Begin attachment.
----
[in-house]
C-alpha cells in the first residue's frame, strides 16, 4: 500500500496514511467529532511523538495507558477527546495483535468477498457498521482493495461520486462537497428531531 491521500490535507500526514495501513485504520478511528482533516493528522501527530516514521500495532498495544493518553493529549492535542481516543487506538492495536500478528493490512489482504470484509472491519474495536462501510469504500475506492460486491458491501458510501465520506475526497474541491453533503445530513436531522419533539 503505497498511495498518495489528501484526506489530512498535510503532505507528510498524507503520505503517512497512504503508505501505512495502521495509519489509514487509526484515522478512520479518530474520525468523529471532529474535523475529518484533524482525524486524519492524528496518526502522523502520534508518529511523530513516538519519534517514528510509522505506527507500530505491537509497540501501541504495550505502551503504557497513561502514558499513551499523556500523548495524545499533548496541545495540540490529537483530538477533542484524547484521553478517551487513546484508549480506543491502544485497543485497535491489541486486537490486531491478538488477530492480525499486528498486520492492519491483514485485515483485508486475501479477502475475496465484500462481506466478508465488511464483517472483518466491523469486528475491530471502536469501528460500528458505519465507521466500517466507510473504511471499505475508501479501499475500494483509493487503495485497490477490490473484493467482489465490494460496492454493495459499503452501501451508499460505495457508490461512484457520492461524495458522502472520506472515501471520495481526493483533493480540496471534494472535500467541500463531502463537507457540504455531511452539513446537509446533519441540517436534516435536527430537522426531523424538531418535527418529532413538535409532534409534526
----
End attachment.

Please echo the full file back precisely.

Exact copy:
[in-house]
C-alpha cells in the first residue's frame, strides 16, 4: 500500500496514511467529532511523538495507558477527546495483535468477498457498521482493495461520486462537497428531531 491521500490535507500526514495501513485504520478511528482533516493528522501527530516514521500495532498495544493518553493529549492535542481516543487506538492495536500478528493490512489482504470484509472491519474495536462501510469504500475506492460486491458491501458510501465520506475526497474541491453533503445530513436531522419533539 503505497498511495498518495489528501484526506489530512498535510503532505507528510498524507503520505503517512497512504503508505501505512495502521495509519489509514487509526484515522478512520479518530474520525468523529471532529474535523475529518484533524482525524486524519492524528496518526502522523502520534508518529511523530513516538519519534517514528510509522505506527507500530505491537509497540501501541504495550505502551503504557497513561502514558499513551499523556500523548495524545499533548496541545495540540490529537483530538477533542484524547484521553478517551487513546484508549480506543491502544485497543485497535491489541486486537490486531491478538488477530492480525499486528498486520492492519491483514485485515483485508486475501479477502475475496465484500462481506466478508465488511464483517472483518466491523469486528475491530471502536469501528460500528458505519465507521466500517466507510473504511471499505475508501479501499475500494483509493487503495485497490477490490473484493467482489465490494460496492454493495459499503452501501451508499460505495457508490461512484457520492461524495458522502472520506472515501471520495481526493483533493480540496471534494472535500467541500463531502463537507457540504455531511452539513446537509446533519441540517436534516435536527430537522426531523424538531418535527418529532413538535409532534409534526